In addition, while sourcing current or voltage, SMUs can simultaneously measure both current and voltage. Figure 2 represents a single SMU channel, and this channel can exist as a standalone product or as one SMU channel within a mainframe that supports multiple SMU channels.

 

Notice that the “Low Force” side of the SMU can be connected to chassis ground via a relay. In fact, the default boot-up state of most SMUs has them configured with their low side grounded. However, it is sometimes convenient to float the “Low Force” side connection (for example when making differential measurements). In those cases, keep in mind that disconnecting the low side from ground is possible.

 

Why Use an SMU for IV Measurements?

Without an SMU, here are some common test challenges that you may face when performing IV measurements:

  • Difficulty in controlling and synchronizing multiple instruments
  • Complex cabling and setup
  • Difficulty in obtaining accurate, reliable measurements


When using multiple instruments simultaneously for an IV measurement, it is not easy to obtain good performance and accuracy due to the cabling and grounding with various instruments. In contrast, an SMU typically provides superior measurement performance that goes down to sub pA and sub µV resolutions.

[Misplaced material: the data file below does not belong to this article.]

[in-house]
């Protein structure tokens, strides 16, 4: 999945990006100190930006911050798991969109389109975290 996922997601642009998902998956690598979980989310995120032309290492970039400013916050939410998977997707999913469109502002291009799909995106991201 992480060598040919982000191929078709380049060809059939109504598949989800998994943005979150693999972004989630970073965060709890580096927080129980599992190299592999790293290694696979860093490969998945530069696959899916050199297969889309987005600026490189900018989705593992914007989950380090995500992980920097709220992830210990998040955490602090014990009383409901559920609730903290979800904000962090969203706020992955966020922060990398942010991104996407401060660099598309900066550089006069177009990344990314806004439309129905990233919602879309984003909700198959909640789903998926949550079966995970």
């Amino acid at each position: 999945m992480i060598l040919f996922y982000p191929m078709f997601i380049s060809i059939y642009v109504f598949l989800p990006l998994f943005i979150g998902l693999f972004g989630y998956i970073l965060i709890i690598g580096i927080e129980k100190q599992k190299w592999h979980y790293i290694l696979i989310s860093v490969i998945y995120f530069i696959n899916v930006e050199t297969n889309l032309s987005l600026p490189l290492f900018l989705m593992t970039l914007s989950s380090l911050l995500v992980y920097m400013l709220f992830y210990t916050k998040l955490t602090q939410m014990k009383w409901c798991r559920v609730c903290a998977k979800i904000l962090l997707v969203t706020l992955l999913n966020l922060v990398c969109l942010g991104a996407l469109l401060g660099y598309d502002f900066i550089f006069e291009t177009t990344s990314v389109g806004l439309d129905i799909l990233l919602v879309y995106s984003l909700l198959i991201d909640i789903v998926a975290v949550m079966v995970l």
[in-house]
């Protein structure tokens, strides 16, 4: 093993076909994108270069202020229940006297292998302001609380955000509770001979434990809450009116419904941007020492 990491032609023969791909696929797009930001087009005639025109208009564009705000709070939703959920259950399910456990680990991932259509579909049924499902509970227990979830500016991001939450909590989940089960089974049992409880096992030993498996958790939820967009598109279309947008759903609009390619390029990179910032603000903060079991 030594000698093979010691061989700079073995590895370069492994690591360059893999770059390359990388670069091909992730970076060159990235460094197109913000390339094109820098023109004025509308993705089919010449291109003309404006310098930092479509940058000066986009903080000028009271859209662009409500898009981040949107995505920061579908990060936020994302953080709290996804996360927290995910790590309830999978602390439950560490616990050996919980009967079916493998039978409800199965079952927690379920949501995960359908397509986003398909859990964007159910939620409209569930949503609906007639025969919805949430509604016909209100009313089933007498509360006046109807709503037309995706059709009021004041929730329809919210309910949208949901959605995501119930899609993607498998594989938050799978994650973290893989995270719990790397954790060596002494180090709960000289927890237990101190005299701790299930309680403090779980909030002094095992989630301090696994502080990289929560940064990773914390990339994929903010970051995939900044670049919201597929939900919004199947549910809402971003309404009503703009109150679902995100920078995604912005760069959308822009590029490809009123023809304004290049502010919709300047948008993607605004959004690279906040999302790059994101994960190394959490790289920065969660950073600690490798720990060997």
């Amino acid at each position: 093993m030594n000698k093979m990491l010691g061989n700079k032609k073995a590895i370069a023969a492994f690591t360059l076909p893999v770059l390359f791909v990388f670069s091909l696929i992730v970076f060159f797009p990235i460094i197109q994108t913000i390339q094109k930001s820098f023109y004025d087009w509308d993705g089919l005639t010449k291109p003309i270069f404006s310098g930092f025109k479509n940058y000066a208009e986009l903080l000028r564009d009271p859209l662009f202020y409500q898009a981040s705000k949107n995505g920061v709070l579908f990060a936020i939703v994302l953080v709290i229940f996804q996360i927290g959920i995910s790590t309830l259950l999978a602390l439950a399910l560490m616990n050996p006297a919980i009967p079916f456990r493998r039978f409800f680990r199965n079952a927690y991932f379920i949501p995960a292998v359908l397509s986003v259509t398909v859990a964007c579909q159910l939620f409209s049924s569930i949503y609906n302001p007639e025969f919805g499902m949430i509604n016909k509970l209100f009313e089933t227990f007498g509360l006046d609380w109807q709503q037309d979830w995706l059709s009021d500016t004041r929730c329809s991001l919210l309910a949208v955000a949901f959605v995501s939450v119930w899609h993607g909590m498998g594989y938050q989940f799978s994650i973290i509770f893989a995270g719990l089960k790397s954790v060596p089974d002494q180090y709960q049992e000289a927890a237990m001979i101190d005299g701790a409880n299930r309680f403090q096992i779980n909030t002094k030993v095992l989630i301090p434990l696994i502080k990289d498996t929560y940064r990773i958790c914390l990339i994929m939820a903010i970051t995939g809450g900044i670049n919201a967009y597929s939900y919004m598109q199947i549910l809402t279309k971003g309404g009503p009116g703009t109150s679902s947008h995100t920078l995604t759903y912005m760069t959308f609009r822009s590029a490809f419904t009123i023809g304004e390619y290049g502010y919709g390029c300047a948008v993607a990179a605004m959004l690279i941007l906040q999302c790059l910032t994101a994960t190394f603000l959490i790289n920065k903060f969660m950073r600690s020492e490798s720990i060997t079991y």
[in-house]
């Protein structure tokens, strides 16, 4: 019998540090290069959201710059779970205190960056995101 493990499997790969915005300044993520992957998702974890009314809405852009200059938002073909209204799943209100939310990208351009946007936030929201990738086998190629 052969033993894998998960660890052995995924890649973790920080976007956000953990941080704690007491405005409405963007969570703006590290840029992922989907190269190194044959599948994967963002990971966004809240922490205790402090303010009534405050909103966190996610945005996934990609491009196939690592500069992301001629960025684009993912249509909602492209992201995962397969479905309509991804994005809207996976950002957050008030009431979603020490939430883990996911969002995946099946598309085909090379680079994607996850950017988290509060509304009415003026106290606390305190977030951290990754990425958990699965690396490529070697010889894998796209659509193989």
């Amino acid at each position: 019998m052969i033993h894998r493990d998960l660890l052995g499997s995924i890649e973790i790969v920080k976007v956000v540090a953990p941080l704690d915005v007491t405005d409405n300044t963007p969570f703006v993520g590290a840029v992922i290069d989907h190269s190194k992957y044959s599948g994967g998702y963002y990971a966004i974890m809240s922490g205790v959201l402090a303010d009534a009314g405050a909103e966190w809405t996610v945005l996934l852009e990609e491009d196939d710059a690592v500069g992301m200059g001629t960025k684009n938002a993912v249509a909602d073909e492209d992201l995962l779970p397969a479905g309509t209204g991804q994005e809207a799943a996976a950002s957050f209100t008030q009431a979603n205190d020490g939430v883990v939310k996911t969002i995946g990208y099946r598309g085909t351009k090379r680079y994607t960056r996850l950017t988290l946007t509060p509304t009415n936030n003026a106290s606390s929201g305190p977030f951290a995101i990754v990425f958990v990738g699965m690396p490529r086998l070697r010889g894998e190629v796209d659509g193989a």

SMUs integrate many capabilities into a single channel. It is possible to source voltage and measure both the sourced voltage and current (or source current and measure both the sourced current and voltage). But usually, either only voltage is sourced while current is measured, or only current is sourced while voltage is measured. Hence, the most common SMU use models are shown here (also in Figure 3):

  • VSIM – Source voltage and measure current
  • ISVM – Source current and measure voltage

 

Two of the most common modes of SMU operation

Figure 3. Two of the most common modes of operation for an SMU

 

For why would you need to measure a source if the SMU will always hold its sourced value? When you specify a sourced value, you also must specify some limit on the measure unit value. And if for some reason the measured unit hits its limit, the value you expect to source may not actually be what you set. Below is a simple example to explain this (Figure 4).

 

IV curve of a sweep voltageFigure 4. IV curve of a sweep voltage